A: In 2003, Radar had a desktop-based semantic tool called “Personal Radar”. It was basically a Java-based P2P “Twine” using RDF. It had lots of eye candy and visualisations. The VCs said “semantic what?” and it was extremely hard to explain P2P, Semantic Web, RDF, and knowledge sharing to them. He said the VCs are mainly interested in when you are going to make money for them. But most of his pitch was blue sky, with no business plan, demonstrating a piece of technology, and pushing the fact that he knows people will need it. Paul Allen was more visionary, and he really believes adding structure to the Web is inevitable. He was willing to take a bet before they were in business. Then they went on to get Series A funding. The VCs said it was too early, but they eventually got it. Series B wasn’t as hard, and it fell into place in a matter of weeks, so it was a good round.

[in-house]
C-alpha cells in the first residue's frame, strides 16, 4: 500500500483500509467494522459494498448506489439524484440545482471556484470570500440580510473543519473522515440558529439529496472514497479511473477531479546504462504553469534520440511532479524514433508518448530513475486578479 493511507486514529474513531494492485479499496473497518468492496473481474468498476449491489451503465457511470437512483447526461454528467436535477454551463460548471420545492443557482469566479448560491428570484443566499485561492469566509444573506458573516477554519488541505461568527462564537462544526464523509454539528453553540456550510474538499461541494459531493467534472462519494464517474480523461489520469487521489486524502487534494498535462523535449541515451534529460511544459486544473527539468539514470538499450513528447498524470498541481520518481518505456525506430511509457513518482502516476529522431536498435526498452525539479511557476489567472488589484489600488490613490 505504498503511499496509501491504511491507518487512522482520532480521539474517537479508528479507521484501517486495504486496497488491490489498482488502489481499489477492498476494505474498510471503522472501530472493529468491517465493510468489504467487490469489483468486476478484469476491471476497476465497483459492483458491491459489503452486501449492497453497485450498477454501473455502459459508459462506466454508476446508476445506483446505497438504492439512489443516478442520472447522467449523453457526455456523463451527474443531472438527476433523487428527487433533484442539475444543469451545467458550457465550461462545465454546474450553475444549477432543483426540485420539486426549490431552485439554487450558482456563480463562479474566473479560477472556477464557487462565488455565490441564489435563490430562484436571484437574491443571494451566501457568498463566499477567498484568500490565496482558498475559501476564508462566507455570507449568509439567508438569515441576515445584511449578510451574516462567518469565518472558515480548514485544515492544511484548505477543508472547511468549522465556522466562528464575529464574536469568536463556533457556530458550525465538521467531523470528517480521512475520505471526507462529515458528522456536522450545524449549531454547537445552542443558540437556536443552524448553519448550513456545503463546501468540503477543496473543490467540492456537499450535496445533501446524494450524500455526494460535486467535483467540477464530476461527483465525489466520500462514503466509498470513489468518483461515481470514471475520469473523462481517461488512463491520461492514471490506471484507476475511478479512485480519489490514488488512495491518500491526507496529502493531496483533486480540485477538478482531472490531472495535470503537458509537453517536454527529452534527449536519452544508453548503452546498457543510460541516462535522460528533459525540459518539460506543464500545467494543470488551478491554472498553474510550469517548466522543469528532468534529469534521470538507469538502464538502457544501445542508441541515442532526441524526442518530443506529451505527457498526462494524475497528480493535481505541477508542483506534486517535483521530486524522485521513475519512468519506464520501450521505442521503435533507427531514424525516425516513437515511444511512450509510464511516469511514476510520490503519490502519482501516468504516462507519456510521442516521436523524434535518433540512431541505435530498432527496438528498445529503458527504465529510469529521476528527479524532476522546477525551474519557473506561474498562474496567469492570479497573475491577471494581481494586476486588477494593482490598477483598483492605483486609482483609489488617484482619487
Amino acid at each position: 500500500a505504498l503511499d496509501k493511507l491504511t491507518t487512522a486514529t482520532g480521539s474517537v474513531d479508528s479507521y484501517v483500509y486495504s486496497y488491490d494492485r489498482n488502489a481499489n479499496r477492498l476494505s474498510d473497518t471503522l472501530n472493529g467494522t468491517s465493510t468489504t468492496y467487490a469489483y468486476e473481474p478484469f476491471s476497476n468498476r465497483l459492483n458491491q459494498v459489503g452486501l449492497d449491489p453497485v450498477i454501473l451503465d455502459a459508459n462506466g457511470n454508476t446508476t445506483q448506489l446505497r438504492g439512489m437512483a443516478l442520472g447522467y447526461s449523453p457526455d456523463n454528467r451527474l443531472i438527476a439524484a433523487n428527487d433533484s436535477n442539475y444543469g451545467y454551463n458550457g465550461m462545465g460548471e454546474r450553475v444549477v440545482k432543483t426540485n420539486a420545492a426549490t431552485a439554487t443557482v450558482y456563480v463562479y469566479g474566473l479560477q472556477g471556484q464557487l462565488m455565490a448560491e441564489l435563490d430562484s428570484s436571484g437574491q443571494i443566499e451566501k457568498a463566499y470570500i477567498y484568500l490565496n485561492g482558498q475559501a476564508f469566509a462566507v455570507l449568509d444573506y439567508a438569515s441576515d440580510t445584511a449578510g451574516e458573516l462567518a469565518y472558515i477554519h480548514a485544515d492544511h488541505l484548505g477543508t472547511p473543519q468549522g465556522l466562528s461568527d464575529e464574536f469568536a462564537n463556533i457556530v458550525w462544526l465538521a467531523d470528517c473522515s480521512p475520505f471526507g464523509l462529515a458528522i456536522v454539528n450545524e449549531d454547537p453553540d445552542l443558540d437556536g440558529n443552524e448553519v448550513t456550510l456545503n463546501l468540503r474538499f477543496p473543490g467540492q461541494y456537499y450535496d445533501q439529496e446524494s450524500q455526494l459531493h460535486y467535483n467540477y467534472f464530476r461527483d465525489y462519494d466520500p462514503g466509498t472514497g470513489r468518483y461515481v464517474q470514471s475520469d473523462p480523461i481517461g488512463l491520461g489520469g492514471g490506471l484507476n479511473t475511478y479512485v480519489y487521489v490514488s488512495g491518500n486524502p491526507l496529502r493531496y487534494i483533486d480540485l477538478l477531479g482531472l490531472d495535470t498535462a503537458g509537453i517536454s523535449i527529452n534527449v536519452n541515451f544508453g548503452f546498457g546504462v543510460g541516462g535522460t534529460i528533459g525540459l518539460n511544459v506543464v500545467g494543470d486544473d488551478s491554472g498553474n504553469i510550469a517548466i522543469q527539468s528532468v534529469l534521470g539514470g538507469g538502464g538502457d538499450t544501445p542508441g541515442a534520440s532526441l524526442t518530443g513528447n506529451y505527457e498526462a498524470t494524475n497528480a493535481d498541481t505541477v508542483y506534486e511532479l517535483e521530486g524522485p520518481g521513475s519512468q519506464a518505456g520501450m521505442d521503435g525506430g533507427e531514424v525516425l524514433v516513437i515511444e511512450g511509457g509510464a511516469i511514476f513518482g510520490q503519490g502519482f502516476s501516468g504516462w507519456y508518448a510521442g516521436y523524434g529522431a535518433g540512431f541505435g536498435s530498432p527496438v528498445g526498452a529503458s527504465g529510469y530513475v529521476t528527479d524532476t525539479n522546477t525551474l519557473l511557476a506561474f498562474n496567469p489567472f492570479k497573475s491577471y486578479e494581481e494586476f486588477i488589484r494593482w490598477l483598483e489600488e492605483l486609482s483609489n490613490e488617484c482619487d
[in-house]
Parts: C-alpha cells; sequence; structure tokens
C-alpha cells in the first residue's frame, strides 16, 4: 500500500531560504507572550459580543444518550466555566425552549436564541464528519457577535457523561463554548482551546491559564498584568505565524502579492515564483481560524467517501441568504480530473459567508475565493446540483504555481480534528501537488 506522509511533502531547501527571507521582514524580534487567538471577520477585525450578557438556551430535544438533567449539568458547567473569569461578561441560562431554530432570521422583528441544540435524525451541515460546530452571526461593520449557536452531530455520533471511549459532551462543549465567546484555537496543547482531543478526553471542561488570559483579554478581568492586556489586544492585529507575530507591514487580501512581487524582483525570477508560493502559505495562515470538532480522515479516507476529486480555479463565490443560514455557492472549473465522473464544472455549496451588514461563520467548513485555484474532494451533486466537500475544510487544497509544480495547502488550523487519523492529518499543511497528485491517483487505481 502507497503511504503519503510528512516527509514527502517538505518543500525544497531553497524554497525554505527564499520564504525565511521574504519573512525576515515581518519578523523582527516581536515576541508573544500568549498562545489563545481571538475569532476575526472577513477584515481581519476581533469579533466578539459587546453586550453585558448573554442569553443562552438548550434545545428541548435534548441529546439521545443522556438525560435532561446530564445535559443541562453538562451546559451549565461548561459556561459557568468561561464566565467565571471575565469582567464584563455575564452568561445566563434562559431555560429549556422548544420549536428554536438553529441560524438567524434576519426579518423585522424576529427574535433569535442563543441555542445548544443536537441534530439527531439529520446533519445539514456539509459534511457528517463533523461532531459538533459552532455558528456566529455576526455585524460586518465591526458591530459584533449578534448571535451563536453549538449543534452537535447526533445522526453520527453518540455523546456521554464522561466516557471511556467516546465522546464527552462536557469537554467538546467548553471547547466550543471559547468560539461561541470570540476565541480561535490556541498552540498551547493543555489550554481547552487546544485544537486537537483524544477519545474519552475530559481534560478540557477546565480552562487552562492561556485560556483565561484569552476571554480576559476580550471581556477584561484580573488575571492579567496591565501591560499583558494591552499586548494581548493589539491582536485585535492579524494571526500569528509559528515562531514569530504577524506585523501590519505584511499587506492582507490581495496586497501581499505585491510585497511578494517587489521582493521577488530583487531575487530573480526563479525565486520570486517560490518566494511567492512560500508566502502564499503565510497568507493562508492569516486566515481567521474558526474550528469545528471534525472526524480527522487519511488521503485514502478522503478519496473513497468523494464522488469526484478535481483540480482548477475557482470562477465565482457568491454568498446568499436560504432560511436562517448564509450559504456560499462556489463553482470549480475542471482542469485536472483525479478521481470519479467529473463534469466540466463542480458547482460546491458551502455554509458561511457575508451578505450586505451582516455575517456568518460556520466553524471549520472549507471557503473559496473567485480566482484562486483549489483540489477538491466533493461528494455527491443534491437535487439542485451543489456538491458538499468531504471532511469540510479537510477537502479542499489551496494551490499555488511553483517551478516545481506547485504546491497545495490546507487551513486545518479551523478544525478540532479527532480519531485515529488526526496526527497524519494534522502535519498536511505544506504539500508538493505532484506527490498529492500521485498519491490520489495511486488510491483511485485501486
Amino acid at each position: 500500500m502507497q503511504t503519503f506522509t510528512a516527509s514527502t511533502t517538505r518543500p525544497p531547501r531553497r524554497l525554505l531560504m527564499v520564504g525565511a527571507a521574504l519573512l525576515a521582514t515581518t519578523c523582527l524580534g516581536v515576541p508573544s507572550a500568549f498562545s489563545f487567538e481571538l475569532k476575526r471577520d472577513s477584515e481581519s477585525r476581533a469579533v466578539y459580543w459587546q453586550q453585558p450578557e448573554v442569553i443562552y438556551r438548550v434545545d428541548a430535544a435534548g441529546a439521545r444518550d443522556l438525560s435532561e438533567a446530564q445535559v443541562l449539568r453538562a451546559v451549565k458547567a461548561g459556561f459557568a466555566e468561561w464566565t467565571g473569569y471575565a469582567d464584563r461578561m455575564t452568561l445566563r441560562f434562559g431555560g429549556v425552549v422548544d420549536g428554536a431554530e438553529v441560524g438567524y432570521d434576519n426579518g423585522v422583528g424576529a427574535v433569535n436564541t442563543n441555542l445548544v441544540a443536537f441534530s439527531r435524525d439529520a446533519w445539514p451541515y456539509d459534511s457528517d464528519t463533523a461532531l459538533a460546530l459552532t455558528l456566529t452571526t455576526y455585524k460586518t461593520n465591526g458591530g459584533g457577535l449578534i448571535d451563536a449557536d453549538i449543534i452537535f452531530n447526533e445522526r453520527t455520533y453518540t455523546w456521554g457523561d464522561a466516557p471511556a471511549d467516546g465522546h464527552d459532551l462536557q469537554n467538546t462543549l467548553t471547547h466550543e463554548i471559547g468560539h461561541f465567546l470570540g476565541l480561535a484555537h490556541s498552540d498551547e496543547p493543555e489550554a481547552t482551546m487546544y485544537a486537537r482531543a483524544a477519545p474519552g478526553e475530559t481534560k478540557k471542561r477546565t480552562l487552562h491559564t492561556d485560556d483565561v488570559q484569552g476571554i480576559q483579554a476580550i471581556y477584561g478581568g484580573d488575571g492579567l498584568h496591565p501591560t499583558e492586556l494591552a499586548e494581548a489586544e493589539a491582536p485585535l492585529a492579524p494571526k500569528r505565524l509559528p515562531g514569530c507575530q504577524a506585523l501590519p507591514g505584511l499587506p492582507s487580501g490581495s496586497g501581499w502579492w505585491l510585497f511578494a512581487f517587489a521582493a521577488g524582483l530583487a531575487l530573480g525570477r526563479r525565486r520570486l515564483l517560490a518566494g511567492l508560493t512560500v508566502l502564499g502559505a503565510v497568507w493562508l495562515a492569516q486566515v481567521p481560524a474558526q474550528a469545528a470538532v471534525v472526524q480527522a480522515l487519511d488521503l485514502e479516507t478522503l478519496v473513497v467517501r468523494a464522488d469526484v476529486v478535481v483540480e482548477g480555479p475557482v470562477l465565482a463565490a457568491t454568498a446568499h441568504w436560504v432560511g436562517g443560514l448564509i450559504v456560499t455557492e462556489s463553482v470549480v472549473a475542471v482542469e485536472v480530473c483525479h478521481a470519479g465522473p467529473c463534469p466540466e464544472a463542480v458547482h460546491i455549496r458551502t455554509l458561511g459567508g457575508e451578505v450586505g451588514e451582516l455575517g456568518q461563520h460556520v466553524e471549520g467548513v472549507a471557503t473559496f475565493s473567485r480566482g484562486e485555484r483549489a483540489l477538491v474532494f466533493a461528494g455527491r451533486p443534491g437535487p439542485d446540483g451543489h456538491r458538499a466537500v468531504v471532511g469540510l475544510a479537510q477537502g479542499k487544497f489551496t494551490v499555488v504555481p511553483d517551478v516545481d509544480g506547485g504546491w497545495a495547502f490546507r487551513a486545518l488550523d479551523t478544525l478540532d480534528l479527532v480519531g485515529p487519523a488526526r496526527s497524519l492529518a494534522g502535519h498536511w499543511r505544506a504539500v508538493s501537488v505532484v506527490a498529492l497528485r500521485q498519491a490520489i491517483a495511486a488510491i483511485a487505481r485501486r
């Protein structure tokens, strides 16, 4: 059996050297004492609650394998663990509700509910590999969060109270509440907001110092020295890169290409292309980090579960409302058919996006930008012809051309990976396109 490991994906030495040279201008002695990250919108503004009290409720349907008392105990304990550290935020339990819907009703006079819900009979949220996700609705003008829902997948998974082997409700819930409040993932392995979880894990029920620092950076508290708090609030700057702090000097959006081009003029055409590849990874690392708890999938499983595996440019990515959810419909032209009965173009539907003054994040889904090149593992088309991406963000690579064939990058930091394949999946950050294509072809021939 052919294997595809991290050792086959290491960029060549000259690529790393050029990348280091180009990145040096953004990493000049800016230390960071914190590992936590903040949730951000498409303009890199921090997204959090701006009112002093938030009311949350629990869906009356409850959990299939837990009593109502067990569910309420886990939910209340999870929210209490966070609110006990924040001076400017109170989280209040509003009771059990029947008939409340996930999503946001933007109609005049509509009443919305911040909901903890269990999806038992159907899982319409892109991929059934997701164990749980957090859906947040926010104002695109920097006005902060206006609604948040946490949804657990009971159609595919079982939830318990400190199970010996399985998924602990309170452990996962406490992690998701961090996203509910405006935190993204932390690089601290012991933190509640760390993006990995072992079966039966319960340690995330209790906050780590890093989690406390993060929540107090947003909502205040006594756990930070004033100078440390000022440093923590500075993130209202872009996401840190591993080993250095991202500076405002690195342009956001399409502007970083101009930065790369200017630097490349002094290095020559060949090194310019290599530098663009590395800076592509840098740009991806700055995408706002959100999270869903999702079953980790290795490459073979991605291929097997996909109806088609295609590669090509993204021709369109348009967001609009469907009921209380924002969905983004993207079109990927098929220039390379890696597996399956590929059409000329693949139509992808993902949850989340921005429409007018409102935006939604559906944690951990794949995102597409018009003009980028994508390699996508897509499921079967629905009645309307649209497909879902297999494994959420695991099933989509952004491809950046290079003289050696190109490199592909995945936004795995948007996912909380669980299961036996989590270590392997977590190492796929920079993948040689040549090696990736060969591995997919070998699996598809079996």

Even though there’s a lot of talk about the Semantic Web in the press and on the Web, most VCs are still figuring it out now and they are interested in making just one bet in the space. The main thing you need to avoid is being a platform without having any applications to show. It has to be compelling, where you can envisage users using them. Valley VCs are jaded about platforms.

Q: As one imports information from various places, what exactly is there in Twine that will prevent a person having to merge any duplicate objects?